This is a cumulative patch that includes the functionality of all previously released patches for IE 5.01, 5.5 and 6.0. In addition, it eliminates the following six newly discovered vulnerabilities:
- A cross-site scripting vulnerability in a Local HTML Resource. IE ships with several files that contain HTML on the local file system to provide functionality. One of these files contains a cross-site scripting vulnerability that could allow a script to execute as if it were run by the user herself, causing it to run in the local computer zone. An attacker could craft a web page with a URL that exploits this vulnerability and then either host that page on a web server or send it as HTML email. When the web page was viewed and the user clicked on the URL link, the attacker's script injected into the local resource, the attacker's script would run in the Local Computer zone, allowing it to run with fewer restrictions than it would otherwise have.
- An information disclosure vulnerability related to the use of am HTML object provides that support for Cascading Style Sheets that could allow an attacker to read, but not add, delete or change, data on the local system. An attacker could craft a web page that exploits this vulnerability and then either host that page on a web server or send it as HTML email. When the page was viewed, the element would be invoked. Successfully exploiting this vulnerability, however, requires exact knowledge of the location of the intended file to be read on the user's system. Further, it requires that the intended file contain a single, parcicular ASCII character.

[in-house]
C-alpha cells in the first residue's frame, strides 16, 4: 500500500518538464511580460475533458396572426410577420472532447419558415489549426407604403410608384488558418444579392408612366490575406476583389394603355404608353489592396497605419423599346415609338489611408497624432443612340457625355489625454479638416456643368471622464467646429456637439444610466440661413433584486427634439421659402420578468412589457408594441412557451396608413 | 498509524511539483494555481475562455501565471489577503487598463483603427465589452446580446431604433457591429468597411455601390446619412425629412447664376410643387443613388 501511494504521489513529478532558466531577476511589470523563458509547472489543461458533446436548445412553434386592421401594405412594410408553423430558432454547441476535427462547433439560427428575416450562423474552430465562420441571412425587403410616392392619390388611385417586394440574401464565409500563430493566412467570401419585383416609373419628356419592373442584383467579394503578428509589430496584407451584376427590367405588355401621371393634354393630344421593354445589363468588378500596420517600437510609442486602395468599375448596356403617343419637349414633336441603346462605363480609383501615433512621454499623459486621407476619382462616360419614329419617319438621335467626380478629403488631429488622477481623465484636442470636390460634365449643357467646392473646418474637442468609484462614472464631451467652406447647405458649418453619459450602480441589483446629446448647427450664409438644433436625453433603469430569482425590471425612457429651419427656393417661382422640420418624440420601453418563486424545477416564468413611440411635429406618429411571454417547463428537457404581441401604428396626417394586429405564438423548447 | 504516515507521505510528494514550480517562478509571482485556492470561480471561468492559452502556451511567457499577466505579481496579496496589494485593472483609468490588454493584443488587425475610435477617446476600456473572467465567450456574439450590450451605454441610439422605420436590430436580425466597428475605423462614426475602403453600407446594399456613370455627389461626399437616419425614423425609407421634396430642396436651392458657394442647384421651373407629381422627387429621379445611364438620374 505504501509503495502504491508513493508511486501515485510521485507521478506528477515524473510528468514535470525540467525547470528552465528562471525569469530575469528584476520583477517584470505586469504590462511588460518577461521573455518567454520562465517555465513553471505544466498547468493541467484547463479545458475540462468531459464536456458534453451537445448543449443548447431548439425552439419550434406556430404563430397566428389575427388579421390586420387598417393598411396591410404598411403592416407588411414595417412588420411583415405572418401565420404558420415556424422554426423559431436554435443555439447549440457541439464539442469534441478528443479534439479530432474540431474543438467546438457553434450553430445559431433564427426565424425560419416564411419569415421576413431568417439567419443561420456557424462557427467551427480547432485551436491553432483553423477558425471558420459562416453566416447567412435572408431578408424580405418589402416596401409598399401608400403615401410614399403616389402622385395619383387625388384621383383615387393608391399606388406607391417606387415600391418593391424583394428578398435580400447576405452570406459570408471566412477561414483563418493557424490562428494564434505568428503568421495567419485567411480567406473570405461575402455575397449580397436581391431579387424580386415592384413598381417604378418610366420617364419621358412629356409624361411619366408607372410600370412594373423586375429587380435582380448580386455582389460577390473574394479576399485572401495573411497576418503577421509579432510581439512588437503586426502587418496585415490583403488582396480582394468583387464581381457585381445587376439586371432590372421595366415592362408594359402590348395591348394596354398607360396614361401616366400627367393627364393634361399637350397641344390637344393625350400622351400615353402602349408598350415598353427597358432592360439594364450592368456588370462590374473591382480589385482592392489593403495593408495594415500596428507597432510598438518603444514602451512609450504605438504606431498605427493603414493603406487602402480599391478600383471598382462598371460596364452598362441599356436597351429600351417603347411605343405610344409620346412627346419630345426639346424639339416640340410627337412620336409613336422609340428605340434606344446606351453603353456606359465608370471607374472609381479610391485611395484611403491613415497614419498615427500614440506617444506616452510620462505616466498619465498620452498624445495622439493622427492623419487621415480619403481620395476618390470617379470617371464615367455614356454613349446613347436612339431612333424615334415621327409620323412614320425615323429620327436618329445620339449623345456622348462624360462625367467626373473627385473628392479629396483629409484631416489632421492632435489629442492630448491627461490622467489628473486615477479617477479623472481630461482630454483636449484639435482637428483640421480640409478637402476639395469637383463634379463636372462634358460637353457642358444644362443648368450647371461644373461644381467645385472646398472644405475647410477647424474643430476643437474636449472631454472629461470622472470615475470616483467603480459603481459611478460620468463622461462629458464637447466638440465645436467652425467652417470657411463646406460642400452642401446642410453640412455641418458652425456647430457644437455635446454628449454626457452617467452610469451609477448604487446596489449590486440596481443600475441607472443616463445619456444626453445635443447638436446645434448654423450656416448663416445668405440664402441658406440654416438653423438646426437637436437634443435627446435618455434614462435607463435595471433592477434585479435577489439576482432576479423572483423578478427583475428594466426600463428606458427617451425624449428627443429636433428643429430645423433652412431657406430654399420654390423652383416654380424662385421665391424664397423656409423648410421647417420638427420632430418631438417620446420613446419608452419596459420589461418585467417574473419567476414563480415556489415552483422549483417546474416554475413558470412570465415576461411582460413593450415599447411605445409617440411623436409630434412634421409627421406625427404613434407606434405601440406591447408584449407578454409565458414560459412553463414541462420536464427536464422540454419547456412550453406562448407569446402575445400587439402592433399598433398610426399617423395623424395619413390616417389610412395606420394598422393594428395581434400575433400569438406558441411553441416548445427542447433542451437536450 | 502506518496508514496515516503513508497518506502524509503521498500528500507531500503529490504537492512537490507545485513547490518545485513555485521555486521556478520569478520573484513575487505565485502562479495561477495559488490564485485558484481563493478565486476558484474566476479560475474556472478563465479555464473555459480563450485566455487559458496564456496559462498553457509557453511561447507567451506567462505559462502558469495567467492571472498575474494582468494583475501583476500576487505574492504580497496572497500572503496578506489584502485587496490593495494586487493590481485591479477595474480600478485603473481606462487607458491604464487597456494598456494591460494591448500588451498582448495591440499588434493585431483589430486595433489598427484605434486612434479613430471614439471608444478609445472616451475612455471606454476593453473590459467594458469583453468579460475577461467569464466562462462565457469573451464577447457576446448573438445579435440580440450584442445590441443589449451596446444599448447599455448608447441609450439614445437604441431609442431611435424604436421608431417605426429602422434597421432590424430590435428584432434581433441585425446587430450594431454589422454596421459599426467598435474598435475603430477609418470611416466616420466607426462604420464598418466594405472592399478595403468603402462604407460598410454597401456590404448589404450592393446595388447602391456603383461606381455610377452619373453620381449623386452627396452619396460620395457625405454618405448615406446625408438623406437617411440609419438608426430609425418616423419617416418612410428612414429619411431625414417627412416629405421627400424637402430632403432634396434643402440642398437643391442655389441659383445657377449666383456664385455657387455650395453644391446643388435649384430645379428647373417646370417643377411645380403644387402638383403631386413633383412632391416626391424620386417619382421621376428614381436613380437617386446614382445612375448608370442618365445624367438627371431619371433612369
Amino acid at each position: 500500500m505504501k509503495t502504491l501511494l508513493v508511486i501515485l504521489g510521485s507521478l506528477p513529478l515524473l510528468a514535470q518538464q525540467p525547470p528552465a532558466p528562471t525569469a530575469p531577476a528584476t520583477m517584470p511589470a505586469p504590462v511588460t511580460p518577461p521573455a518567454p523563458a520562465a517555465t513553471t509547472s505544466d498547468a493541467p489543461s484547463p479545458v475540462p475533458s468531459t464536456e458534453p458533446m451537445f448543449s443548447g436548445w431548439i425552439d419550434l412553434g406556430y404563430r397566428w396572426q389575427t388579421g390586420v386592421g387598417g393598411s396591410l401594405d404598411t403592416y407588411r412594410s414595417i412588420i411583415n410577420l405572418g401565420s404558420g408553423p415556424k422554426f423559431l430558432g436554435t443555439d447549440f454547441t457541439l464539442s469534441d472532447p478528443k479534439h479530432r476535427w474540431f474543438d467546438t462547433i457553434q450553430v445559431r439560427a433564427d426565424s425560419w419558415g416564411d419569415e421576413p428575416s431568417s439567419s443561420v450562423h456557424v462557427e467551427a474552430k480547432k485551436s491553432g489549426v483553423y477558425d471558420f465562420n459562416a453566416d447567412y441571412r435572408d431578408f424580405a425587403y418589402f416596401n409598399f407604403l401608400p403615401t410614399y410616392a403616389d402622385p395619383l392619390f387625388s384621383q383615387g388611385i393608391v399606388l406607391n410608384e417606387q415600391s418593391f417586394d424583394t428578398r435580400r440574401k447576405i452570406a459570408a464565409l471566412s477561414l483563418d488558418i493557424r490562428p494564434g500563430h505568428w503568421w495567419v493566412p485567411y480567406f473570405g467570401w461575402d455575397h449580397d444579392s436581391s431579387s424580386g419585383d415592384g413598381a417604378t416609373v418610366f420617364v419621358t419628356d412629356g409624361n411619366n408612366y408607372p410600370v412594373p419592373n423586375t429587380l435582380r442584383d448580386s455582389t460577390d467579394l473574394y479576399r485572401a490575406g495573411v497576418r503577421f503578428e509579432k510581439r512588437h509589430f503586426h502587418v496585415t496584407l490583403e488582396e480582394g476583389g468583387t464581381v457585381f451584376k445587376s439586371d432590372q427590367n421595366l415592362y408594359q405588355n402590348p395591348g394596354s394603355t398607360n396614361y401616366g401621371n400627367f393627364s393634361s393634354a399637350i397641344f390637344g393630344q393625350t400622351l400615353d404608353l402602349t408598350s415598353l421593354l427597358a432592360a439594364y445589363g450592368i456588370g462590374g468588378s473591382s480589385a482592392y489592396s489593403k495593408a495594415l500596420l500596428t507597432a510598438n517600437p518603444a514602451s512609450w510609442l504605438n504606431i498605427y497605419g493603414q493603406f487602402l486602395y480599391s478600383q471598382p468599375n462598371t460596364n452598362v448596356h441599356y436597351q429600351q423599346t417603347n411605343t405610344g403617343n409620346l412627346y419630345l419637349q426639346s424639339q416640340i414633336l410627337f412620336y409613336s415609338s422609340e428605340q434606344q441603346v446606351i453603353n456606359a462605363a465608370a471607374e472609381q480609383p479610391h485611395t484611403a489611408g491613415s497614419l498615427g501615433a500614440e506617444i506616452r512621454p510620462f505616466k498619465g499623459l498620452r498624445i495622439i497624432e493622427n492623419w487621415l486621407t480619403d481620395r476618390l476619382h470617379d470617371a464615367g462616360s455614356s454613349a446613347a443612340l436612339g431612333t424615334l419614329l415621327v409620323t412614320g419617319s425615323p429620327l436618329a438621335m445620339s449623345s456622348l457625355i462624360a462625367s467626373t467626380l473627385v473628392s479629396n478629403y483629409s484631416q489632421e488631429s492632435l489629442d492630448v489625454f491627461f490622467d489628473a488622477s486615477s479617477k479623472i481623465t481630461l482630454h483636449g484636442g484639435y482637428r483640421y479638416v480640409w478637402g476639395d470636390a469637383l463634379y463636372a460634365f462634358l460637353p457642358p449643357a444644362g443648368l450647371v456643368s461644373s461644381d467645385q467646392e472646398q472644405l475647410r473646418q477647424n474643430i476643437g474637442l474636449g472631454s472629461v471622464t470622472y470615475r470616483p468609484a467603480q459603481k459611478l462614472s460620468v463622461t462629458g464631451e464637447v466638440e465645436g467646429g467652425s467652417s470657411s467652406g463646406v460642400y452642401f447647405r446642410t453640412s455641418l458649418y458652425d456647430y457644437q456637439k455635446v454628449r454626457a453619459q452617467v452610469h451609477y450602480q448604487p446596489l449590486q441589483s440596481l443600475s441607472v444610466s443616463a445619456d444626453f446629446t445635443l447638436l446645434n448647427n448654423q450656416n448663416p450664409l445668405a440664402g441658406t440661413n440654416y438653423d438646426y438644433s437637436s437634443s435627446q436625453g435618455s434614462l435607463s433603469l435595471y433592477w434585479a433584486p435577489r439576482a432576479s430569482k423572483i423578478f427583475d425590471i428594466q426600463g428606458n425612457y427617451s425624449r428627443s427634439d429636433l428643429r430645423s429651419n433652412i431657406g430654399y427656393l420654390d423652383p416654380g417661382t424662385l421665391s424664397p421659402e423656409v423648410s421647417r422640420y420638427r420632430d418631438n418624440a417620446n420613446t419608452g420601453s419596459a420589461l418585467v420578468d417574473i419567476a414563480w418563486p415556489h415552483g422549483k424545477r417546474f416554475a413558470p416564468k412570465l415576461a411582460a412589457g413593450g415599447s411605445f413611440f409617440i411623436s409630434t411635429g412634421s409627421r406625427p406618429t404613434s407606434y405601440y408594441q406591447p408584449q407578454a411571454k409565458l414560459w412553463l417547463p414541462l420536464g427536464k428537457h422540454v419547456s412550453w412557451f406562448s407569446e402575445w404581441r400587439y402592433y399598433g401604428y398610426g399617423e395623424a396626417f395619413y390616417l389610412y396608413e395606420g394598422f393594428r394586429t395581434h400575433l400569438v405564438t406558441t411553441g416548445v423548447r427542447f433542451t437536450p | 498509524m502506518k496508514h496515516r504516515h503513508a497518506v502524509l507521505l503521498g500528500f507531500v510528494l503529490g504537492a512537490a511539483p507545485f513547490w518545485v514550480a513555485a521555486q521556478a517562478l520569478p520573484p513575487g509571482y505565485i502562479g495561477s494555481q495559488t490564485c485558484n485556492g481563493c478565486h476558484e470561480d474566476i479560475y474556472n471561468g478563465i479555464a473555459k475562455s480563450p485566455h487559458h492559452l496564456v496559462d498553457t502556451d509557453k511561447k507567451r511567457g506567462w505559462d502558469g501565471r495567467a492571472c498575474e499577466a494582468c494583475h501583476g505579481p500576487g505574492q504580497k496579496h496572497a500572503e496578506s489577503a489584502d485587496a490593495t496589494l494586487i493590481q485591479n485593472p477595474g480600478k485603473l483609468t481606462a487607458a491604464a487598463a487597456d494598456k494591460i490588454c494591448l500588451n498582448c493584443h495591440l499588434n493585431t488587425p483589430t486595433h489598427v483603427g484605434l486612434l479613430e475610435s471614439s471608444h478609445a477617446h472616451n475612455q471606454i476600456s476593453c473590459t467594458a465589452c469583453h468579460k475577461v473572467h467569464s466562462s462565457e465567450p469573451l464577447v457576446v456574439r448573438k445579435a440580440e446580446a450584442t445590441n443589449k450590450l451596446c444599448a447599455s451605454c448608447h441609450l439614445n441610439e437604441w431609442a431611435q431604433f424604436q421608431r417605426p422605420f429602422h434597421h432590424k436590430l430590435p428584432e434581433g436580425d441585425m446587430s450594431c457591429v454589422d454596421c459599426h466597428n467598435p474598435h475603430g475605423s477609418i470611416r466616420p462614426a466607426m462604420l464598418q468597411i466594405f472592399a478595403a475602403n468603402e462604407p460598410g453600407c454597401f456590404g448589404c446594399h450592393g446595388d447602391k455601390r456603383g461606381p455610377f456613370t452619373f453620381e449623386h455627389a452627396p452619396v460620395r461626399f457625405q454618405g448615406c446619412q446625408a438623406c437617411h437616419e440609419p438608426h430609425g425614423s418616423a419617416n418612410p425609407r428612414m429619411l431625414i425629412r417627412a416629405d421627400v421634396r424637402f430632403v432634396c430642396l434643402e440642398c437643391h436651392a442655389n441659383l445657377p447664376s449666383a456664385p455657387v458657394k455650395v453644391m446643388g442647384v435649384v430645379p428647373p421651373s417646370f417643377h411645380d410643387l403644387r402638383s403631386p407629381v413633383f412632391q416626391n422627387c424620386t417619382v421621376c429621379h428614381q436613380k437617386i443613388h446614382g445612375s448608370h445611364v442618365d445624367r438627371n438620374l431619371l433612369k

- An information disclosure vulnerability related to the handling of script within cookies that could allow one site to read the cookies of another. An attacker could build a special cookie containing script and then construct a web page with a hyperlink that would deliver that cookie to the user's system and invoke it. He could then send that web page as mail or post it on a server. When the user clicked the hyperlink and the page invoked the script in the cookie, it could potentially read or alter the cookies of another site. Successfully exploiting this, however, would require that the attacker know the exact name of the cookie as stored on the file system to be read successfully.
- A zone spoofing vulnerability that could allow a web page to be incorrectly reckoned to be in the Intranet zone or, in some very rare cases, in the Trusted Sites zone. An attacker could construct a web page that exploits this vulnerability and attempt to entice the user to visit the web page. If the attack were successful, the page would be run with fewer security restrictions than is appropriate.
- Two variants of the "Content Disposition" vulnerability discussed in Microsoft Security Bulletin MS01-058 affecting how IE handles downloads when a downloadable file's Content-Disposition and Content-Type headers are intentionally malformed. In such a case, it is possible for IE to believe that a file is a type safe for automatic handling, when in fact it is executable content. An attacker could seek to exploit this vulnerability by constructing a specially malformed web page and posting a malformed executable file. He could then post the web page or mail it to the intended target. These two new variants differ from the original vulnerability in that they for a system to be vulnerable, it must have present an application present that, when it is erroneously passed the malformed content, chooses to hand it back to the operating system rather than immediately raise an error. A successful attack, therefore, would require that the attacker know that the intended victim has one of these applications present on their system.